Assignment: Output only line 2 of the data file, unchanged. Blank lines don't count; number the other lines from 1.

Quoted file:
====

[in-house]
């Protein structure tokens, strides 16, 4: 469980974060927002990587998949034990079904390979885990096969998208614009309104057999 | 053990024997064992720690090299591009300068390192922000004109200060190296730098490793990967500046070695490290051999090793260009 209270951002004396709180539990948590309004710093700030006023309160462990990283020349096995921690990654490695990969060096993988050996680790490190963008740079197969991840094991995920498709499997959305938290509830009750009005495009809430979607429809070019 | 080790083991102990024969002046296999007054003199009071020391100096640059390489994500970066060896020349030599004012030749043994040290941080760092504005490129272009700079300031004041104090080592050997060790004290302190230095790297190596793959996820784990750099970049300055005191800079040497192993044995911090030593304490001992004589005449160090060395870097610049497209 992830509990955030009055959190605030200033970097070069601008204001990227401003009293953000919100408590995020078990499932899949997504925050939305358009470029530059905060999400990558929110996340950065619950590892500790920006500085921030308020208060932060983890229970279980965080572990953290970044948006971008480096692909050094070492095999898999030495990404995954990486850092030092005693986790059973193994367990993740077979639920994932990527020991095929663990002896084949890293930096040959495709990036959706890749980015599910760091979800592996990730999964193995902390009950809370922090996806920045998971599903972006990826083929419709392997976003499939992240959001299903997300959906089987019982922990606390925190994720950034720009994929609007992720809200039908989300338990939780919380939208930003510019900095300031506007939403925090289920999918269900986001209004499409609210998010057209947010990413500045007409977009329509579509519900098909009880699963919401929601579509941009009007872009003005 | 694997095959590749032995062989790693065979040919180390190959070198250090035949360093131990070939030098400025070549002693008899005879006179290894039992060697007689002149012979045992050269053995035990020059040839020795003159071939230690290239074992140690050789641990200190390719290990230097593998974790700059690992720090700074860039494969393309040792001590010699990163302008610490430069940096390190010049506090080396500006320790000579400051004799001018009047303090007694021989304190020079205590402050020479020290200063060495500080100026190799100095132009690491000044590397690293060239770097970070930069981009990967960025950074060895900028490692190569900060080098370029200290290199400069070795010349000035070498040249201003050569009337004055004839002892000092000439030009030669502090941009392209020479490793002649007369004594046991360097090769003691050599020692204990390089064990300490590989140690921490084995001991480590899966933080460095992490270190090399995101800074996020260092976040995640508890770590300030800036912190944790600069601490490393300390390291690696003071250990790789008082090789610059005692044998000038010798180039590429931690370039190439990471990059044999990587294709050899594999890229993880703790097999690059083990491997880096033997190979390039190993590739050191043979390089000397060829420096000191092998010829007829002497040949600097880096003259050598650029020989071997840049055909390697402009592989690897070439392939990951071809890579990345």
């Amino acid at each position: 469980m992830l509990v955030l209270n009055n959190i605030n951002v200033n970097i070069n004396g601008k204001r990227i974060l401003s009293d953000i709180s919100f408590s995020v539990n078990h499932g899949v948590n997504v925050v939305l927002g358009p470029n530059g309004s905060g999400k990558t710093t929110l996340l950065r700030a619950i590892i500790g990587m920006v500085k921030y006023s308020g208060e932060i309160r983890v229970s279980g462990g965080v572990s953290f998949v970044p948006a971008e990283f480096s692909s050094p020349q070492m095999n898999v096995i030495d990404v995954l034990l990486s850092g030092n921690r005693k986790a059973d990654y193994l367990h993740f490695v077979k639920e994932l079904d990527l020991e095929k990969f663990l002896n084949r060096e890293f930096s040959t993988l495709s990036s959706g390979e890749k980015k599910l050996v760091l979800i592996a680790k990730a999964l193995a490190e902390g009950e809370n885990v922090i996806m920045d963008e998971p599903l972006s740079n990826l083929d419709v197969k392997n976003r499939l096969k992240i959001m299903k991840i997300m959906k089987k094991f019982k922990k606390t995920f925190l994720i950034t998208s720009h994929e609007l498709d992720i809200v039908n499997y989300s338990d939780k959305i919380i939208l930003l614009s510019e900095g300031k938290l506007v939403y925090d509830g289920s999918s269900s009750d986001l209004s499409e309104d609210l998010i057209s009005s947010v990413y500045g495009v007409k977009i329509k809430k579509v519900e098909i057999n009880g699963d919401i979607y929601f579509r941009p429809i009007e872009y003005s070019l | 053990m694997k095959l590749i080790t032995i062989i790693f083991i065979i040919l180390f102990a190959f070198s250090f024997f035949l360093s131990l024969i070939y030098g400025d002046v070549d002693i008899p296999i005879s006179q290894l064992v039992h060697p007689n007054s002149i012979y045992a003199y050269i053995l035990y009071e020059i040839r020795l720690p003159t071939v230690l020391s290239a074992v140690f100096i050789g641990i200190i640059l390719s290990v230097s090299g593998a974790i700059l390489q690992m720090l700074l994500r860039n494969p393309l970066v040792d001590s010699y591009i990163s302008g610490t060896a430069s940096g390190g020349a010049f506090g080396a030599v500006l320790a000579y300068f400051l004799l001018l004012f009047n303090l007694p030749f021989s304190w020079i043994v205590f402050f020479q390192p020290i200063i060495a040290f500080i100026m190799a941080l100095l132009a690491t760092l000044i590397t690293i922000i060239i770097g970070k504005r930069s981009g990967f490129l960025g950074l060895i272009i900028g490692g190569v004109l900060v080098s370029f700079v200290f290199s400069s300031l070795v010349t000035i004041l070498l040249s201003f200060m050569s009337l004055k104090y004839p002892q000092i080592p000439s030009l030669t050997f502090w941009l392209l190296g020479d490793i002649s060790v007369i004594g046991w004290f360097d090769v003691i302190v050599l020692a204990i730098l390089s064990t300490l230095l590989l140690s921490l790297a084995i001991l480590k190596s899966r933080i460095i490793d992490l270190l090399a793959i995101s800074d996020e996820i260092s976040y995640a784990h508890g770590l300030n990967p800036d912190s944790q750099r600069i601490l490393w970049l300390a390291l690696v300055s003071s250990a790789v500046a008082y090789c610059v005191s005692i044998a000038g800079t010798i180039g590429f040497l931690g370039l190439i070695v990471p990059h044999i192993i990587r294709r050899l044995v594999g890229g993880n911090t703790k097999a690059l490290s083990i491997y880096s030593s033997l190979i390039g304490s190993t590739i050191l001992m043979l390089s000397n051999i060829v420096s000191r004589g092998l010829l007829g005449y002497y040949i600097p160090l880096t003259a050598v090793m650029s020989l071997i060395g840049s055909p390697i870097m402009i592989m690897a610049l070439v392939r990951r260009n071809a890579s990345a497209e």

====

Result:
């Protein structure tokens, strides 16, 4: 469980974060927002990587998949034990079904390979885990096969998208614009309104057999 | 053990024997064992720690090299591009300068390192922000004109200060190296730098490793990967500046070695490290051999090793260009 209270951002004396709180539990948590309004710093700030006023309160462990990283020349096995921690990654490695990969060096993988050996680790490190963008740079197969991840094991995920498709499997959305938290509830009750009005495009809430979607429809070019 | 080790083991102990024969002046296999007054003199009071020391100096640059390489994500970066060896020349030599004012030749043994040290941080760092504005490129272009700079300031004041104090080592050997060790004290302190230095790297190596793959996820784990750099970049300055005191800079040497192993044995911090030593304490001992004589005449160090060395870097610049497209 992830509990955030009055959190605030200033970097070069601008204001990227401003009293953000919100408590995020078990499932899949997504925050939305358009470029530059905060999400990558929110996340950065619950590892500790920006500085921030308020208060932060983890229970279980965080572990953290970044948006971008480096692909050094070492095999898999030495990404995954990486850092030092005693986790059973193994367990993740077979639920994932990527020991095929663990002896084949890293930096040959495709990036959706890749980015599910760091979800592996990730999964193995902390009950809370922090996806920045998971599903972006990826083929419709392997976003499939992240959001299903997300959906089987019982922990606390925190994720950034720009994929609007992720809200039908989300338990939780919380939208930003510019900095300031506007939403925090289920999918269900986001209004499409609210998010057209947010990413500045007409977009329509579509519900098909009880699963919401929601579509941009009007872009003005 | 694997095959590749032995062989790693065979040919180390190959070198250090035949360093131990070939030098400025070549002693008899005879006179290894039992060697007689002149012979045992050269053995035990020059040839020795003159071939230690290239074992140690050789641990200190390719290990230097593998974790700059690992720090700074860039494969393309040792001590010699990163302008610490430069940096390190010049506090080396500006320790000579400051004799001018009047303090007694021989304190020079205590402050020479020290200063060495500080100026190799100095132009690491000044590397690293060239770097970070930069981009990967960025950074060895900028490692190569900060080098370029200290290199400069070795010349000035070498040249201003050569009337004055004839002892000092000439030009030669502090941009392209020479490793002649007369004594046991360097090769003691050599020692204990390089064990300490590989140690921490084995001991480590899966933080460095992490270190090399995101800074996020260092976040995640508890770590300030800036912190944790600069601490490393300390390291690696003071250990790789008082090789610059005692044998000038010798180039590429931690370039190439990471990059044999990587294709050899594999890229993880703790097999690059083990491997880096033997190979390039190993590739050191043979390089000397060829420096000191092998010829007829002497040949600097880096003259050598650029020989071997840049055909390697402009592989690897070439392939990951071809890579990345």